The urinary bladder stores the urine formed by the kidneys. Sometimes, when the urine is concentrated, substances in it crystallize and form stones. In this article, we will talk about the signs and symptoms of bladder stones.
What Are Bladder Stones?
Before we deepen our knowledge about the signs and symptoms of bladder stones, let’s first define the condition.
Bladder stones also called bladder calculi, occur when you have a buildup of hardened minerals in the urinary bladder. Both men and women can have stones in the bladder, but studies show that it’s more common in men. This could be because of an enlarged prostate that blocks urine flow, although we still need more studies to confirm the link.
How Do Bladder Stones Form?
To understand how stones in the bladder form, we need to review some concepts about the urinary system:
- First, the kidneys work to filter our blood.
- Once the blood is filtered, the waste products and excess water will form the urine to be expelled out.
- From the kidneys, the bladder will step into its role to store the urine.
- You can find this triangle-shaped organ in the lower abdomen.
- The bladder can relax and expand to be able to store urine.
- At the same time, it can also flatten and contract to let the urine flow to the urethra.
When we feel the urge to urinate, usually, we can empty the bladder completely. However, some circumstances and medical conditions may prevent complete emptying, making some urine stay inside the bladder for longer.
Now, some substances in that urine may start to “stick together,” to form crystals. These crystals, over time, will turn into stones.
The Signs and Symptoms of Bladder Stones
Believe it or not, but sometimes, bladder stones, even big ones, do not exhibit any signs and symptoms. Patients with small stones, on the other hand, often expel them in the urine easily.
However, when the stone irritates the lining of the bladder or when it blocks the urine flow, the following signs and symptoms may show up.
Lower Abdominal Pain
People suffering from bladder stones often experience pain or pressure in their lower abdomen. At times, the pain is described as severe.
Aside from abdominal pain, men could also suffer from pain around their penis.
Abnormally Colored Urine
Bladder stones also change the urine color. Healthy urine is usually transparent or pale-yellow, however, most patients report on having dark or cloudy urine when they have bladder stones.
On some occasions, you might also notice blood in the urine (hematuria). However, don’t expect that you will see bright-red blood. In most instances, the blood mixes with the urine causing it to look bright pink or cola-colored.
Difficulty when Urinating
Various reports from patients indicate that they have different forms of difficulty when urinating.
For instance, some say they are having a hard time emptying their bladder. This means that when they void, the urine flow is interrupted.
Another form of difficulty in urinating is being able to void only in certain positions. Of course, the positions vary from person to person.
Finally, you may also experience pain while voiding.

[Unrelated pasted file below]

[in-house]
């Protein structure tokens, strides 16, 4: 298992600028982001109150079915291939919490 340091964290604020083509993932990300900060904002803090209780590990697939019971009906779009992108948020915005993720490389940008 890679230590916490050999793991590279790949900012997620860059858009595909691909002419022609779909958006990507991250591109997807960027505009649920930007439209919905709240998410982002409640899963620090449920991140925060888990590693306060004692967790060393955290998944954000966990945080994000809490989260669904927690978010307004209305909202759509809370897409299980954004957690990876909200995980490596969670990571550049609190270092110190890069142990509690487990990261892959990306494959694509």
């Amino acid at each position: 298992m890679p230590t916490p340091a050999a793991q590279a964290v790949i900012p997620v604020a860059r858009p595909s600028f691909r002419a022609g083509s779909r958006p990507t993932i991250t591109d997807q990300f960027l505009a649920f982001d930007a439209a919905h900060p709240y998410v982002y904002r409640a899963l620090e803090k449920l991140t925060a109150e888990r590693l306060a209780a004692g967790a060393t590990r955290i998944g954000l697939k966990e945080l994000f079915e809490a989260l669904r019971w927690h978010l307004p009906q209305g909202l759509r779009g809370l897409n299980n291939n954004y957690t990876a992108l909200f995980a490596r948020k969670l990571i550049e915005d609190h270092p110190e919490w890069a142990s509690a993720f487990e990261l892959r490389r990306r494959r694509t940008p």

Frequent Urge to Urinate
Even though you might experience difficulty in urinating, you may still have frequent urge to urinate.
It’s worth noting that some people also lose control over their urination when they have bladder stones.
Other Signs and Symptoms
Aside from the mentioned symptoms above, a person with bladder stones might also have signs of urinary tract infection (UTI), such as:
- Passing small amounts of urine
- A general feeling of sickness
Finally, children who suffer from bladder stones may experience the following signs and symptoms:
- For boys, priapism.
Priapism is the condition where boys have a painful and persistent erection lasting for hours.
Please note that bladder stones in children is rare.
When to See a Doctor
If you experience any of the signs and symptoms of bladder stones, be sure to consult your doctor right away.
This is because untreated stones may result in some complications, namely:
- Chronic Bladder Problems. You might experience the signs and symptoms discussed above for an extended period. Additionally, untreated stones may lodge in the opening that connects the bladder to the urethra, causing blocked urine flow.
- Urinary Tract Infections. Aside from chronic bladder problems, untreated stones may also cause recurring UTIs, like cystitis.
Please take note that even stones that do not result in signs and symptoms can still lead to complications when left untreated.
If you want to prevent bladder stone formation, you can take the following steps:
- Increase your water intake. Try to have 2 to 3 liters of water every day as this may prevent concentrated urine.
- Void when you feel the urge. When you feel the need to urinate, don’t wait; instead, go to the bathroom and empty your bladder completely.
- Consider double-voiding. One way to ensure that you have completely emptied your bladder is through double-voiding. After your first attempt to urinate, wait for 10 to 20 seconds and try to void again. Double-voiding is often effective because it stimulates the bladder to release the urine left inside.
Finally, complete emptying of bladder requires that you do not rush. For this reason, take your time when voiding.
Despite the pain and discomfort the signs and symptoms of bladder stones bring, the outlook or prognosis is still good. Stones often do not cause lasting damage to the bladder, but they could recur if the root cause is not corrected.
Learn more about Bladder Stones here.
Hello Health Group does not provide medical advice, diagnosis or treatment.